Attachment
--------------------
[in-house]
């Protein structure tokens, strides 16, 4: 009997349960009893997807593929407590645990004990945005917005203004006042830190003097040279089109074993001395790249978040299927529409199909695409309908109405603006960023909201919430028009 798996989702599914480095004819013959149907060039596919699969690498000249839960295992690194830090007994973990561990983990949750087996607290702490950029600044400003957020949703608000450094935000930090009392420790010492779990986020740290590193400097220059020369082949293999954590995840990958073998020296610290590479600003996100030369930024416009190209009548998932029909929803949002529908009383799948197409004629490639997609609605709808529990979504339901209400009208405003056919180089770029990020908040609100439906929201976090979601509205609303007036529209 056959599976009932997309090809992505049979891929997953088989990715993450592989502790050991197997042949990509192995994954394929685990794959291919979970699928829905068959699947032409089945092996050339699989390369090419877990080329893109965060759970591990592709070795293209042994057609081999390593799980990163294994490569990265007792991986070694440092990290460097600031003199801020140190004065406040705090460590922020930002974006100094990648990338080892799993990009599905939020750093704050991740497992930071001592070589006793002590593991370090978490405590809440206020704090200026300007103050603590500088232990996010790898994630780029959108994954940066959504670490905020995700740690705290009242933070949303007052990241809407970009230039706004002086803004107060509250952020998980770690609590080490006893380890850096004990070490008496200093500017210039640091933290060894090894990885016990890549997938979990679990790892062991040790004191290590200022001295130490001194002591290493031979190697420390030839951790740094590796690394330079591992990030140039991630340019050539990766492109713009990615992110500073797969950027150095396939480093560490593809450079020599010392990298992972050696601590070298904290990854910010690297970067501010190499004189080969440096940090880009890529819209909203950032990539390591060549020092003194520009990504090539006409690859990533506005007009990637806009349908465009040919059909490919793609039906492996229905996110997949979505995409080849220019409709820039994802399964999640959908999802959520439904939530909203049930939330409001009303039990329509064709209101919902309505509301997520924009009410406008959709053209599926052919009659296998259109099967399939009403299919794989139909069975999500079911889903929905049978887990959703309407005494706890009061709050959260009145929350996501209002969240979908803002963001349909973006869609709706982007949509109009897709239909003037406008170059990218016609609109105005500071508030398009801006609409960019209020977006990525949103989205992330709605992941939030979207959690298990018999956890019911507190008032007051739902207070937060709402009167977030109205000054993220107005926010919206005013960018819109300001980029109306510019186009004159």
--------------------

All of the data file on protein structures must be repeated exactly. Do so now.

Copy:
[in-house]
């Protein structure tokens, strides 16, 4: 009997349960009893997807593929407590645990004990945005917005203004006042830190003097040279089109074993001395790249978040299927529409199909695409309908109405603006960023909201919430028009 798996989702599914480095004819013959149907060039596919699969690498000249839960295992690194830090007994973990561990983990949750087996607290702490950029600044400003957020949703608000450094935000930090009392420790010492779990986020740290590193400097220059020369082949293999954590995840990958073998020296610290590479600003996100030369930024416009190209009548998932029909929803949002529908009383799948197409004629490639997609609605709808529990979504339901209400009208405003056919180089770029990020908040609100439906929201976090979601509205609303007036529209 056959599976009932997309090809992505049979891929997953088989990715993450592989502790050991197997042949990509192995994954394929685990794959291919979970699928829905068959699947032409089945092996050339699989390369090419877990080329893109965060759970591990592709070795293209042994057609081999390593799980990163294994490569990265007792991986070694440092990290460097600031003199801020140190004065406040705090460590922020930002974006100094990648990338080892799993990009599905939020750093704050991740497992930071001592070589006793002590593991370090978490405590809440206020704090200026300007103050603590500088232990996010790898994630780029959108994954940066959504670490905020995700740690705290009242933070949303007052990241809407970009230039706004002086803004107060509250952020998980770690609590080490006893380890850096004990070490008496200093500017210039640091933290060894090894990885016990890549997938979990679990790892062991040790004191290590200022001295130490001194002591290493031979190697420390030839951790740094590796690394330079591992990030140039991630340019050539990766492109713009990615992110500073797969950027150095396939480093560490593809450079020599010392990298992972050696601590070298904290990854910010690297970067501010190499004189080969440096940090880009890529819209909203950032990539390591060549020092003194520009990504090539006409690859990533506005007009990637806009349908465009040919059909490919793609039906492996229905996110997949979505995409080849220019409709820039994802399964999640959908999802959520439904939530909203049930939330409001009303039990329509064709209101919902309505509301997520924009009410406008959709053209599926052919009659296998259109099967399939009403299919794989139909069975999500079911889903929905049978887990959703309407005494706890009061709050959260009145929350996501209002969240979908803002963001349909973006869609709706982007949509109009897709239909003037406008170059990218016609609109105005500071508030398009801006609409960019209020977006990525949103989205992330709605992941939030979207959690298990018999956890019911507190008032007051739902207070937060709402009167977030109205000054993220107005926010919206005013960018819109300001980029109306510019186009004159």